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Showing 1-10 of 28 reviews(1 star). See all 351 reviews
on 12 February 2001
Let';s get one thing straight. I love reading. I love books. 1 or 2 a week is my normal diet. I have shelves full of them. Then came ZEN. OK, I fell for the hype. I read the reviews about how it changes your life etc. and fell for it. I read it from cover to cover and found it about as interesting as damp cardboard. If only the rating system gave you a chance to give it no stars. If you want to enrich your life spend the money on something more worthwhile than this badly written, pretentious rubbish. It's the first book I've thrown away in years.
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on 17 March 2017
This story is well past its concept, old hat now & lot of repetition 🤐
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on 23 January 2016
Such a big fuzz out of it. I found it very slow, boring and pretentious. It happened very rarely for me to have such feelings for a book.
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on 23 November 2009
I bought this book because it was a choice of someone in my book club- and I'd heard of it back in the 70s. I found it incredibly tedious. It did not encourage me to find out more about philosophy; just put me off the whole subject.
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on 26 November 2014
Don't waste your time with this. Cheap philosophy for the hippy & the new age generation....
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on 24 July 2016
Bulls*** overhyped book. I threw my copy after reading. No deeper meanings or plot twists - just a normal story book.
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on 31 May 1999
Sometimes a book achieves a status way beyond its merits. 'Zen and the Art of Motorcycle Maintenance' is for me the archetypal case of such a phenomena. Its a dreary, pretentious monologue with little literally merit. The title's cool but that's about the limit of its value. If you're the type of person that likes to have a bookshelf full of the 'must have read' titles of the twentieth-century, most of which you've not quite got around to reading yet, then buy this book. If you intend to read a good book then try something else.
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on 23 November 2016
Got as xmas gift
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on 10 November 2013
Imagine you're at a cafe/bar/park/pub etc. Someone strikes up a conversation with you and at first seem pleasant but, as the largely one sided conversation progresses, you realise you are stuck talking to the sort of small minded, self convinced and self absorbed person who thinks they have found "the one truth" and understands it well enough to preach to the unenlightened. The sort of person who mixes facts, pseudo science and opinions as if they were the same thing. Who dismisses other schools of thought as opinions while professing their own as truth. Who thinks their long, rambling stories and self reflection are endlessly fascinating. Who mistakes facetiousness, word play and circular logic as great arguments. Now imagine they wrote a book.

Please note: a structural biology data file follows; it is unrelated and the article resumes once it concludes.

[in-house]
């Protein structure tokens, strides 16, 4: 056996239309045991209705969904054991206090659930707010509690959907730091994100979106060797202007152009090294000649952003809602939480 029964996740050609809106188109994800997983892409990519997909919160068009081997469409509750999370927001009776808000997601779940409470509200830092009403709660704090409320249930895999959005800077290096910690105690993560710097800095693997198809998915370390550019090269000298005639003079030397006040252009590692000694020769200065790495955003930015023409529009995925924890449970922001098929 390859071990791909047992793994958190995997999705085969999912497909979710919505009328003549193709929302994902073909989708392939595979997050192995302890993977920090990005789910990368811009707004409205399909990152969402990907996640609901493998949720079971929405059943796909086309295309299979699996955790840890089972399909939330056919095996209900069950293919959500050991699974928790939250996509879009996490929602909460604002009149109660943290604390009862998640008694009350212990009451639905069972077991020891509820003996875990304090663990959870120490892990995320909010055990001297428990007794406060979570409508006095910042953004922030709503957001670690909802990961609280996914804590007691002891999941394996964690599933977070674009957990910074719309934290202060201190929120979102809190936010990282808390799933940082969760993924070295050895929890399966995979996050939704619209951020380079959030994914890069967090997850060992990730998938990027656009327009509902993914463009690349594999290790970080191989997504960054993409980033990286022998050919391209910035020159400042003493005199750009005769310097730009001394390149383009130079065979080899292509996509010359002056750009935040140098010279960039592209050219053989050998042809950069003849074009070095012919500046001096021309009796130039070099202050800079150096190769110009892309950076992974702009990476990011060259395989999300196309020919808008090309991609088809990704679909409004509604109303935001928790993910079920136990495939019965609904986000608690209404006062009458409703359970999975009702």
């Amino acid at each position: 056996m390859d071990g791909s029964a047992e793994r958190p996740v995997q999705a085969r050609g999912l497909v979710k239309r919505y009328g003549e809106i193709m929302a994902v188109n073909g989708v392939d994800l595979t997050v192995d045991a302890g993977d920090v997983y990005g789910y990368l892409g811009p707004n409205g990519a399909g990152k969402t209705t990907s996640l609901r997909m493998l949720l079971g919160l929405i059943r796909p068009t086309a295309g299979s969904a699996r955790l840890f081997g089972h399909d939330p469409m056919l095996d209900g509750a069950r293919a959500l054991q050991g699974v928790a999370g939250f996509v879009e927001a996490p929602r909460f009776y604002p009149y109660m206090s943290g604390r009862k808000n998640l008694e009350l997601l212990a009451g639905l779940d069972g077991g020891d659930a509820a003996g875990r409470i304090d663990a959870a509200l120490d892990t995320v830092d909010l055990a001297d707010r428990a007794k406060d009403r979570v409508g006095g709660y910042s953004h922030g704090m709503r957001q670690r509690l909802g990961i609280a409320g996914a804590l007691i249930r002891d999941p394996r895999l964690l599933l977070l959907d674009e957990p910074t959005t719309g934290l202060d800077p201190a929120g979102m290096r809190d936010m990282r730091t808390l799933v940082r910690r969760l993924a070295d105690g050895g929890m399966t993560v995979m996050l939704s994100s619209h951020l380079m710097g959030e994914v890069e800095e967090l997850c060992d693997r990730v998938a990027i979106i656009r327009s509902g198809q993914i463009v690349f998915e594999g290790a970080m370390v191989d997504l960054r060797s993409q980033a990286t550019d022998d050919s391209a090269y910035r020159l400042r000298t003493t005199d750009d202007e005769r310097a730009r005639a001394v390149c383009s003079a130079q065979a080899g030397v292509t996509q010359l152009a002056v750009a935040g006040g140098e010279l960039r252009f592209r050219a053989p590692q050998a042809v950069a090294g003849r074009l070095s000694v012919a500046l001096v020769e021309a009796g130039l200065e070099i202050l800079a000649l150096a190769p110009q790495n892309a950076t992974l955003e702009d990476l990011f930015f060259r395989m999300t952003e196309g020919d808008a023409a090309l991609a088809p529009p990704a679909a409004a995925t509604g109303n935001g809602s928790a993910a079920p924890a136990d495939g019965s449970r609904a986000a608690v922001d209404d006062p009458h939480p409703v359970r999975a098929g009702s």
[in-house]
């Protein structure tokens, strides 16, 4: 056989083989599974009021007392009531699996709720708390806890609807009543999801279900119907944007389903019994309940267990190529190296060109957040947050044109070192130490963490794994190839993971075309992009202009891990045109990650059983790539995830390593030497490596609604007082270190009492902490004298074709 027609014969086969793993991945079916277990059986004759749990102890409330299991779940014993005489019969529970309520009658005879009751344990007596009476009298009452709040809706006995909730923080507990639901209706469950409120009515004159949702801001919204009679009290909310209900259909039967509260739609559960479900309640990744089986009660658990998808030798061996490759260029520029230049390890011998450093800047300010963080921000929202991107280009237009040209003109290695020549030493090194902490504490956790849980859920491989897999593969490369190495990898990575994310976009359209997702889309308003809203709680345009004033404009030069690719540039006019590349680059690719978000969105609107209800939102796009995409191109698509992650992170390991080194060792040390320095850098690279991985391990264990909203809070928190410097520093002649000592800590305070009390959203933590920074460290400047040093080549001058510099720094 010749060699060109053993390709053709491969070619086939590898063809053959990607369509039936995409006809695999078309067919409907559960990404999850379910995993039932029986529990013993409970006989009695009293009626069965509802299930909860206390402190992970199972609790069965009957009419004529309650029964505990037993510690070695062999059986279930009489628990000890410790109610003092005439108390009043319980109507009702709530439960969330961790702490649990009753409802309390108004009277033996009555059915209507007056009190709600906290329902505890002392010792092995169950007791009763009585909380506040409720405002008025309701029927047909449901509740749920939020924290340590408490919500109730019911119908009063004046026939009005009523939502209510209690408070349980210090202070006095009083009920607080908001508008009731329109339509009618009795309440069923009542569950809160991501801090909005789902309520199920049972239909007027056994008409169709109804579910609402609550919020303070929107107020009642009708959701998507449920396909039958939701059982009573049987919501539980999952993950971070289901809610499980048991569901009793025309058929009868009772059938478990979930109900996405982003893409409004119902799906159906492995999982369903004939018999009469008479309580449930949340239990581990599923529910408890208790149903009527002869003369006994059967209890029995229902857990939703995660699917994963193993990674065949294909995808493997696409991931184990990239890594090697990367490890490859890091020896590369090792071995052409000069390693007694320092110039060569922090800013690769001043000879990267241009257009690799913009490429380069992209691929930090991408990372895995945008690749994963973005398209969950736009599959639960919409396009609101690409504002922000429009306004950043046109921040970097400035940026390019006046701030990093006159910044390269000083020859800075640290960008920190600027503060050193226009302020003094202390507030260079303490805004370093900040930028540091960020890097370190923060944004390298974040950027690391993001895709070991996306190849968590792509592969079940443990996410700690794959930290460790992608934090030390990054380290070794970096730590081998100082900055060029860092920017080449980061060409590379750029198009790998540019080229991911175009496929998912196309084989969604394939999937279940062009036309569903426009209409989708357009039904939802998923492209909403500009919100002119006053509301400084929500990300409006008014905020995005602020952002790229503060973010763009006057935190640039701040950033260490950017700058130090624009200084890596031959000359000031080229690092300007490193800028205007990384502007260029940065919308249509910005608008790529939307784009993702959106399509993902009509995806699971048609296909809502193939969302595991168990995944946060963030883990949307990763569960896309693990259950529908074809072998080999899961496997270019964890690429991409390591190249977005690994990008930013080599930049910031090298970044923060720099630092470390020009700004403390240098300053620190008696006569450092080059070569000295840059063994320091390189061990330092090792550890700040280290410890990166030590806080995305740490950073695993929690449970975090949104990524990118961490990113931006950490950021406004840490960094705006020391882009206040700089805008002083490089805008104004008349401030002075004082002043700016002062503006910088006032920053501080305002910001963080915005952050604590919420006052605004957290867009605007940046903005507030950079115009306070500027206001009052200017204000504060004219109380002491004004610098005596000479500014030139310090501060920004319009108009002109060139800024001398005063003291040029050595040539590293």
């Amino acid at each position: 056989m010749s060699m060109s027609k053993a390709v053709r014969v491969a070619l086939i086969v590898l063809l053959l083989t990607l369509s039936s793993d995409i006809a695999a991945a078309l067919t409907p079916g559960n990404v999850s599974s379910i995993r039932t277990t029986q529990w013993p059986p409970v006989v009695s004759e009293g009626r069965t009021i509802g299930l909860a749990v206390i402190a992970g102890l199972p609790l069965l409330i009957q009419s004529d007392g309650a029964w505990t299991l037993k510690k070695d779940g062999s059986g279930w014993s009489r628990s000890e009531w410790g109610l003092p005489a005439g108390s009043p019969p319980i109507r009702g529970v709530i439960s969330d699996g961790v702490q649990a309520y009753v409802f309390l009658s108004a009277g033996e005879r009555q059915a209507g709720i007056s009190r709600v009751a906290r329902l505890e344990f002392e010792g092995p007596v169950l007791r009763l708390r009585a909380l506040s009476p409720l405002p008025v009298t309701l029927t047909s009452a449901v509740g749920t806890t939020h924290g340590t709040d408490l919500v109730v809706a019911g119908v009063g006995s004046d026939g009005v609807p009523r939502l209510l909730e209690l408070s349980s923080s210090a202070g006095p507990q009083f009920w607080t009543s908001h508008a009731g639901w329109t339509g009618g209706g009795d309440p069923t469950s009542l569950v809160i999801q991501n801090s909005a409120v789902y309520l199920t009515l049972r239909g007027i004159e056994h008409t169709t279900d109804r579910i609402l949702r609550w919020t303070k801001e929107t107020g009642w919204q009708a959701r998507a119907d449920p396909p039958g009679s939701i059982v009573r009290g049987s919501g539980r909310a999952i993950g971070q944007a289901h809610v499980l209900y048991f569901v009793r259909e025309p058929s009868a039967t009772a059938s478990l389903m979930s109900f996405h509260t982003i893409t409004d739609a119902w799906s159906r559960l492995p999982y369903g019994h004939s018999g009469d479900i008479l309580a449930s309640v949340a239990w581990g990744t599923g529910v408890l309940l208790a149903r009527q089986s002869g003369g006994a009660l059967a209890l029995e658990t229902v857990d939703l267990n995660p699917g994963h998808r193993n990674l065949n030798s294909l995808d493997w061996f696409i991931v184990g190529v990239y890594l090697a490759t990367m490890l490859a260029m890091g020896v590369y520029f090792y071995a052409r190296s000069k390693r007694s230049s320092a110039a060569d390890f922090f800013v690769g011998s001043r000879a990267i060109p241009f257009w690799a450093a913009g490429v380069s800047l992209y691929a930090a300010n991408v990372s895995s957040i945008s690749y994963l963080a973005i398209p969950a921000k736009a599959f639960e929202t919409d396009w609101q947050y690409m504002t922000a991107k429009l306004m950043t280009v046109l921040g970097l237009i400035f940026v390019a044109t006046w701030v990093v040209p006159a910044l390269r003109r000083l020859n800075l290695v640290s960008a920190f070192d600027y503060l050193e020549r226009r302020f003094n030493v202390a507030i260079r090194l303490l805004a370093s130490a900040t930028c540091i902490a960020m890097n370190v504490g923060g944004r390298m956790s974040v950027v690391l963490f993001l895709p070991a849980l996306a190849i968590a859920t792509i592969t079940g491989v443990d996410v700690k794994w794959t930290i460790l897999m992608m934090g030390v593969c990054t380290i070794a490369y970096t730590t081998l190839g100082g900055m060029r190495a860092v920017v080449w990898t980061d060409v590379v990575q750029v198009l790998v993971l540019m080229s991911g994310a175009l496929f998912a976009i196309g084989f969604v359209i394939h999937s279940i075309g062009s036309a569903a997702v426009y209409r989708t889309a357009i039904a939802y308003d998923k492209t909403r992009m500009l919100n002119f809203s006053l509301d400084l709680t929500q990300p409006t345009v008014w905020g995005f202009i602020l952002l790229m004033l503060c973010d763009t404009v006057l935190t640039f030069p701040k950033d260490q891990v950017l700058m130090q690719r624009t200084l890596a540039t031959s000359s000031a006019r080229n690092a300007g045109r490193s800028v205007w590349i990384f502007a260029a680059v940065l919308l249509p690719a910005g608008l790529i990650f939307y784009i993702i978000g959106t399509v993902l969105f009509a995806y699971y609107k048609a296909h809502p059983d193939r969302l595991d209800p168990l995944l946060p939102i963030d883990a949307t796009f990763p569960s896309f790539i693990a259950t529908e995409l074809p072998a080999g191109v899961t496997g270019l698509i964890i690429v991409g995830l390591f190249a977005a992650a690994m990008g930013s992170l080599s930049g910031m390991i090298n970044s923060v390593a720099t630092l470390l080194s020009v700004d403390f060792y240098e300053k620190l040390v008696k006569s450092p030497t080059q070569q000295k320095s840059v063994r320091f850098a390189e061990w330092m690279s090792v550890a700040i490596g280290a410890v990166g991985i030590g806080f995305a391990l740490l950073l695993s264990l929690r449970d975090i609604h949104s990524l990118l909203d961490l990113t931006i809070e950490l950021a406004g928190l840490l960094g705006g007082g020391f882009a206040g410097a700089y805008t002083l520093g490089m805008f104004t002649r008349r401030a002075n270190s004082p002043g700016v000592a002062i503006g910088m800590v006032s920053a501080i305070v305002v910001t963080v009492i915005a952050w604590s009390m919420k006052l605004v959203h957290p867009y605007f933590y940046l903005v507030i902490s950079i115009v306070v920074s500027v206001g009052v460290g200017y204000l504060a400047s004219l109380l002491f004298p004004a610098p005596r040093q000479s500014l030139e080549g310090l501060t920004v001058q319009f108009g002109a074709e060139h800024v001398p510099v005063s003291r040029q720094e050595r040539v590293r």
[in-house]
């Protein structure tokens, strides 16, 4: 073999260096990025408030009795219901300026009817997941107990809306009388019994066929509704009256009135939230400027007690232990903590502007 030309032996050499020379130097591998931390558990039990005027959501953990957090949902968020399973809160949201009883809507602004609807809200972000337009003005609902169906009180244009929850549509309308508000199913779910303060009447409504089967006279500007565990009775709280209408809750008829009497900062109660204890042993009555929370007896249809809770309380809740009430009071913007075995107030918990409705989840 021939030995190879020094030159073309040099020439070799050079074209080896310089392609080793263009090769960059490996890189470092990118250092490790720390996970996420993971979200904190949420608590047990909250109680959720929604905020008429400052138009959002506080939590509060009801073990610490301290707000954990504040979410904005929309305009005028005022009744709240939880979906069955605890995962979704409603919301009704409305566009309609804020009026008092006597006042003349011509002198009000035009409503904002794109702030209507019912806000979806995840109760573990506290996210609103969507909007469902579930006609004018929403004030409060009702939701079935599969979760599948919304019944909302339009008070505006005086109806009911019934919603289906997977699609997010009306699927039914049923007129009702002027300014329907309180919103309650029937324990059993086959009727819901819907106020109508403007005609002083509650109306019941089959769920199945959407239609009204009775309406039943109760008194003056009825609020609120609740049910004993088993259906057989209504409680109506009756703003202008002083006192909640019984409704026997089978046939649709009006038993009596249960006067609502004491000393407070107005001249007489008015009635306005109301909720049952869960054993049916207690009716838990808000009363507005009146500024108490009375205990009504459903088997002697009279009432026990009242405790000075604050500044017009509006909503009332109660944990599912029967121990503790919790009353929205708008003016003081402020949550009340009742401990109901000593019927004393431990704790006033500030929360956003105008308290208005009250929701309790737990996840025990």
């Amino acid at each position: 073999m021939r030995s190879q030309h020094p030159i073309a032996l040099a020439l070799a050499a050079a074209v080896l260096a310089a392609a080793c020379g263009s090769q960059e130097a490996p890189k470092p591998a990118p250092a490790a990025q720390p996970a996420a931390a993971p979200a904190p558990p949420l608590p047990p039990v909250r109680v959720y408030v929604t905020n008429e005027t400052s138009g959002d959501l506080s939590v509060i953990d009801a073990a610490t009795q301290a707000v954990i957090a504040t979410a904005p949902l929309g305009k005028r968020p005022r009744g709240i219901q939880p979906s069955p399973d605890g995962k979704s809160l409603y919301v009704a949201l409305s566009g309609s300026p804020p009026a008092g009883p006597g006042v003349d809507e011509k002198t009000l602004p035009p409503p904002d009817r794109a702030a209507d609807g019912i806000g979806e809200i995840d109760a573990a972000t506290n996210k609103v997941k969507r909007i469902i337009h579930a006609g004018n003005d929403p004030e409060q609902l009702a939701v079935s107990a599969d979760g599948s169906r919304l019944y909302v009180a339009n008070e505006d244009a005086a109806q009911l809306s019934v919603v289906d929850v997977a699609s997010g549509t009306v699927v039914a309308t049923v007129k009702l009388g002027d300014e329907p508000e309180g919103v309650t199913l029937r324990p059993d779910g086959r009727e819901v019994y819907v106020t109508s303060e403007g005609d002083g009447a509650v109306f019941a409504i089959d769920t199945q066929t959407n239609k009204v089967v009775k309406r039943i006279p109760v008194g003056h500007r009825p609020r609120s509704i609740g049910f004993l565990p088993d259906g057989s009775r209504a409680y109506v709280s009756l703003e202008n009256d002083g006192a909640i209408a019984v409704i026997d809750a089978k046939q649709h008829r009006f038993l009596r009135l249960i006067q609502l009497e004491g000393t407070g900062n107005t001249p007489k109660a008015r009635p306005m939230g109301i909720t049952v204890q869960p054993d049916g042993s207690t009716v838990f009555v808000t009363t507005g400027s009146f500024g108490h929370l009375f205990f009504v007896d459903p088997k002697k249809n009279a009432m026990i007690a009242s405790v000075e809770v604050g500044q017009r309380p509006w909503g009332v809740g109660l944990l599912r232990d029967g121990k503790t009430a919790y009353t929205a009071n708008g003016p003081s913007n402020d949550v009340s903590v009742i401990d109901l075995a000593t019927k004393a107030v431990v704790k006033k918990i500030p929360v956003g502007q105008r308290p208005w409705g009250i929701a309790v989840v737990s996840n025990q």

This is that book.

It's largely a painfully detailed and rather dully written travel monologue inter-spaced with random and unfocused musings on life, the universe and everything. It also contains some rather unpleasantly candid and rude descriptions of people who are meant to be the authors friends and travelling companions. For someone who's found his Zen the author is still rather judgemental, uptight and unhappy. He doesn't even seem to be particularly enjoying the motorcycle journeys which he initially describes as his own personal nirvana.

He does, however, seem pretty self convinced and to get a certain enjoyment out of winding up and feeling smarter than other people, including his long suffering son. An example of his logic is as follows; as something has not always existed it must contain all the hallmarks of in-existence (apparently) and therefore cannot truly be said to exist (urrrr, what?) What's more, the passage in which he espouses this viewpoint to his lucky travel companions makes it clear that, as far as he is concerned, they are extremely impressed with his cleverness and creativity. One wonders what they actually thought.

If you're still curious I'd advise borrowing before you buy.
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on 17 August 2000
Take away the snazzy title and this book would never have seen the light of day.
It's pointless to review this book. It has become accepted, conventional wisdom that it is a 'monumental masterpiece', and therein lies the real tragedy - anyone daring to voice anything other than this standard opinion is simply inviting scorn and opprobrium to be heaped upon them. Which says more about the stormtroopers of politically-correct book opinions than anything else.
I've waded my way through this book twice and, frankly, it is one verbose, rambling disappointment from start to finish, the outpourings of an obviously disturbed mind. All I can say is thank goodness I never had Mr Pirsig - or anyone like him - as a lecturer at university.
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